Post Rock Band Zhaoze Talk About the Guqin and Live Performances

By Bryan Grogan, October 4, 2019

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Guangdong band Zhaoze blend everything from psychedelia to post rock to traditional Chinese music to make songs and albums that are mesmerizingly beautiful. Their live show is one of the best around, as the band use the electronic guqin to summon ideas of modernity mixed with something a bit more ancient. 

The band have been making electronic guqin-based music since 2010, with their album Cang Lang Xing. Since then, the band has pushed the boundaries of what traditional Chinese instruments can do in modern music. 

We spoke with the band’s vocalist, electronic guqin player Hoyliang, about what we can expect from their upcoming show at Bandai Namco Shanghai Base, which will combine two hugely creative musical pieces. 

Your latest tour of China focuses solely on Birds Contending and 1911, which you will play back to back. Why choose these two pieces of music?
We had only played 1911 as an integral one-hour song at a tour in 2012, the year after we released the album. Since then, we always just played some of the songs movements or the shortened version of it. Now, we have another 43-minute-long track Birds Contending, and if we play that, it would be half the time of a full concert. 

So we just thought we could make a concert for only these two works, both in the complete version.

Also, very important is that there’s actually a tie between the concepts of these two works.

Birds Contending received huge praise last year when it was released. That album/song is over 40 minutes long. Was it always the intention to make the album out of just one song?
Yes, we intended to make a long track at the very beginning, like a symphony, although we didn't know the exact length of it.

Birds Contending was recorded in a forest in Belgium and includes found sound, such as the sound of birds singing and rustling leaves. Can you talk about why you chose this setting?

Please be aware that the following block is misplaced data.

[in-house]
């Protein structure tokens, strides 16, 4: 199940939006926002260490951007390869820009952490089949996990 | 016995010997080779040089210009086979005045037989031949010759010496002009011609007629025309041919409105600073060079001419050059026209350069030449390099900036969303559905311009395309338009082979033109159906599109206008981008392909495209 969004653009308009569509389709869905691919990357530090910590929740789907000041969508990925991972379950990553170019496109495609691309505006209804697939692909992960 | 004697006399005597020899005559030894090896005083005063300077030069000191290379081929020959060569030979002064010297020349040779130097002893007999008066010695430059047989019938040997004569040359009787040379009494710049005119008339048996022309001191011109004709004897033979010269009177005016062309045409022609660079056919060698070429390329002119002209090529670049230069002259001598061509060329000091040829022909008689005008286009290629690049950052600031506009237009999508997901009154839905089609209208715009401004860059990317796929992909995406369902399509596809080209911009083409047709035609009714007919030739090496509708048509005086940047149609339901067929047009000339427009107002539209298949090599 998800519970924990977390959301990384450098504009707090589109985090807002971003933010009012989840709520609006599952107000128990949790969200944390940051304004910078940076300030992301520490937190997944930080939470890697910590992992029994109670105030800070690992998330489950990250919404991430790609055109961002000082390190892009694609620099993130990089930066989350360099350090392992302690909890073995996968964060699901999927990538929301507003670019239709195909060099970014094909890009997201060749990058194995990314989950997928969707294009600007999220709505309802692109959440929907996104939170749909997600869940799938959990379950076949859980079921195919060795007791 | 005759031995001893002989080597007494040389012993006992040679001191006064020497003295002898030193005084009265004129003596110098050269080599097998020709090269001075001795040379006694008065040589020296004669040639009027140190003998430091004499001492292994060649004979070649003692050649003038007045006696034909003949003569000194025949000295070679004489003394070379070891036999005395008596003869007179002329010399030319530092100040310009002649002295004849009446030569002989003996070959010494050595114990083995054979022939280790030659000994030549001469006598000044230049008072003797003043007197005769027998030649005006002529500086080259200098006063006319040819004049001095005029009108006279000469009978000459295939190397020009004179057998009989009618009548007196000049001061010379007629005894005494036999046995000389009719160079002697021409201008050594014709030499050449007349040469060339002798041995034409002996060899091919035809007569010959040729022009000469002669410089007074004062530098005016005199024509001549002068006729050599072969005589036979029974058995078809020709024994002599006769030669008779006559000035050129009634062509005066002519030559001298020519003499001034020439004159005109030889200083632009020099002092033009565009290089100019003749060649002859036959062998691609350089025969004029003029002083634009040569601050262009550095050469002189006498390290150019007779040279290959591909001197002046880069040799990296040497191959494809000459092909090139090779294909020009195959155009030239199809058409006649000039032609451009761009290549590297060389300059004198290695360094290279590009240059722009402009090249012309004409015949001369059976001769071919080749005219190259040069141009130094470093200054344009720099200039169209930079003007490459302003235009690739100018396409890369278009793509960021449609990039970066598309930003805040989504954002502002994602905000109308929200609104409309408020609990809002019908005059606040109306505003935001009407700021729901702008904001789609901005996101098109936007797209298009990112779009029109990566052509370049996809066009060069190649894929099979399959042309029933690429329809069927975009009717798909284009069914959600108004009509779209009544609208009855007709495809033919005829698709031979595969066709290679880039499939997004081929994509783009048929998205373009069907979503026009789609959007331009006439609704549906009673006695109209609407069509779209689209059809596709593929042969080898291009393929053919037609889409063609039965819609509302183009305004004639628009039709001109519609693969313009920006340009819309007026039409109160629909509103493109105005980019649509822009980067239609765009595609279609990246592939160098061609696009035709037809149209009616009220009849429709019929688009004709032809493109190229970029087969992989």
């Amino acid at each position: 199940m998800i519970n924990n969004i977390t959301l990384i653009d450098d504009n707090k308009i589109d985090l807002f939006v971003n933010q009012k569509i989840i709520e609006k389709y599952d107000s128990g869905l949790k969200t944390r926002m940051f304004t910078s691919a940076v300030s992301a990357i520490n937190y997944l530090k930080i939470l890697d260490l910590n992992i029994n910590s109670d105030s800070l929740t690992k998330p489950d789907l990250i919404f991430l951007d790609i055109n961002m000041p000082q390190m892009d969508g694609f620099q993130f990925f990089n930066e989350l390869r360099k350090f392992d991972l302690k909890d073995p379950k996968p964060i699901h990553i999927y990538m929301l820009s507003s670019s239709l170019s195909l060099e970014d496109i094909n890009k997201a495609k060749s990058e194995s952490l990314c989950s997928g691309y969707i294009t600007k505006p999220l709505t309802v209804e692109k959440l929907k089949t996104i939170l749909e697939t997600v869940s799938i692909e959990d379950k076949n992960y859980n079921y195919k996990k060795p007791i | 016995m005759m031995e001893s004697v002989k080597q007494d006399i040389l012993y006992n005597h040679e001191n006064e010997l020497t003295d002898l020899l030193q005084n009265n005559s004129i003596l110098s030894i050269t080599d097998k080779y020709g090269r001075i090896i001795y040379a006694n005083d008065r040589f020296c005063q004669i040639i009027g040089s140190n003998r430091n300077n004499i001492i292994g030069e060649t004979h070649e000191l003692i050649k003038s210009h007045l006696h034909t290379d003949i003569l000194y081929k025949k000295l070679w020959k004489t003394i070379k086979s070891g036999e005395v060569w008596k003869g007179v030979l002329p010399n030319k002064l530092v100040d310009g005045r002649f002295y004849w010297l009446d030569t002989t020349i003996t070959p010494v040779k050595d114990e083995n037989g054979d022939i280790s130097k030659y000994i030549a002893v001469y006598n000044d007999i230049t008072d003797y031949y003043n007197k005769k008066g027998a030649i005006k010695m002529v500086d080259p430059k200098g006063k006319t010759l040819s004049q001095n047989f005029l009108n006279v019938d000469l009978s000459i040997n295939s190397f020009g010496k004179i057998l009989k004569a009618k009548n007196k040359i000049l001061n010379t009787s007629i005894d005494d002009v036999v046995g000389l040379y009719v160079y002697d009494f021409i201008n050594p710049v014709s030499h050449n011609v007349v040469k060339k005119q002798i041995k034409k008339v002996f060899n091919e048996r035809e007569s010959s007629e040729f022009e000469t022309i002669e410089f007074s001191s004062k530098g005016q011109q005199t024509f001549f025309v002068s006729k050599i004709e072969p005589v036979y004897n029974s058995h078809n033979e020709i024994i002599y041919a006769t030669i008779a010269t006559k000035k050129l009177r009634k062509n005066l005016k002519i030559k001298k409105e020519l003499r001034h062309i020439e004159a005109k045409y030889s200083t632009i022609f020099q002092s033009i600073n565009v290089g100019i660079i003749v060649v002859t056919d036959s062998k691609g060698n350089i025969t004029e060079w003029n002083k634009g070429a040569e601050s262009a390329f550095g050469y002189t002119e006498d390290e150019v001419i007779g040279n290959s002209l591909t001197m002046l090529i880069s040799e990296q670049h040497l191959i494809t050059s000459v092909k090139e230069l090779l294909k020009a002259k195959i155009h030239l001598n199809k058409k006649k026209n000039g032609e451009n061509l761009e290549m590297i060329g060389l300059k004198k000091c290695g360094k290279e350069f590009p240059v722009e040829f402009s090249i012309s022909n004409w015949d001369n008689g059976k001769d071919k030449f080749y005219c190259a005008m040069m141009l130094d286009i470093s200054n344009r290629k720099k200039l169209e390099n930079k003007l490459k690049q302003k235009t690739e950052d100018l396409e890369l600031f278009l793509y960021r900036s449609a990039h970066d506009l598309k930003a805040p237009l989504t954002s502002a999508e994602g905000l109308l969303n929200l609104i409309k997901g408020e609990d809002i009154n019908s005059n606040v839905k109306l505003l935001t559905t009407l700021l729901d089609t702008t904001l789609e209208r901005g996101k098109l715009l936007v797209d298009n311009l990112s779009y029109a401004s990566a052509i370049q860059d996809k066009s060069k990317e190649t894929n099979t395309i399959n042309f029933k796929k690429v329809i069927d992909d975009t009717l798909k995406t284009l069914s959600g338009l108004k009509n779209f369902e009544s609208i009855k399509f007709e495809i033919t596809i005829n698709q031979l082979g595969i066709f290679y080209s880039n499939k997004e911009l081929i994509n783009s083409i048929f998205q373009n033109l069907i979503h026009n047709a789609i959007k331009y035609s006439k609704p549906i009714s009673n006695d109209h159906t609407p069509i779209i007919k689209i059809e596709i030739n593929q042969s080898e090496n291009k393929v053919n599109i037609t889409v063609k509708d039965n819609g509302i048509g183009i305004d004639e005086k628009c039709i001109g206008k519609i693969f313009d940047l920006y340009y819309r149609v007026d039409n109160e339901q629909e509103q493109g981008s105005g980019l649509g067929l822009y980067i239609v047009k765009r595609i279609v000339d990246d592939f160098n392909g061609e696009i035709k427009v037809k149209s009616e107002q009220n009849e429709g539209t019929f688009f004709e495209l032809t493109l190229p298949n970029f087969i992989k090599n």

Initially, we booked the studio in Zottegem for a few days for the rehearsal and recording of the album. Then one morning, Roy (bass) and I were walking to the studio on a path though the forest. We heard the birds chirping and singing, and sun light was shining though a pine tree. It was so wonderful and I was inspired by it immediately and thought that it would be a better place to record the work Birds Contending, with the concept, the mood and ambiance based on that natural setting.

Zhaoze translated into English means Swamp. Can you talk about why the band is named Swamp?
Swamp is about nature and our heart, the word is contradictory; vibrant and dangerous, stagnating yet flowing... it’s poetic.

Also, we have to address your use of the guqin. Such a special instrument with a wonderful sound, why use this instrument? 
Just like you said, the guqin sounds so wonderful and special. That’s the reason.

The guqin is the most traditional Chinese instrument, it’s quite unique in many ways; the aesthetic, the sound, the tuning, scales, skills, rhythm and much more. Now, I am able to play it in many new ways; with a cello bow, using electronic sounds and by plugging pedals into it, which allows even more possibilities, and helps to create a brand new style of sound or music.

201910/photo-by-tao-.JPG1.jpg
Image courtesy of Zhaoze

Your live shows are known for being mesmeric and absorbing. In which setting do you feel more comfortable, live or in the studio? 
We prefer live much more than in the studio. After all, music was born out of live shows.

How much improvisation do you guys allow for when on stage?
We have used quite a lot of improvisation in our shows for years. Recently, we prefer to combine the performing style of classical music and rock, so we have tried to play mainly the original version while still allowing space for improvisation or rearrangement. 

Although, we don’t want to set a rule for that. We’ll change it anytime if we like.


Oct 11, 8.30pm; RMB120 presale. Bandai Namco Shanghai Base. See event listing. Tickets

[Cover image courtesy of Zhaoze]

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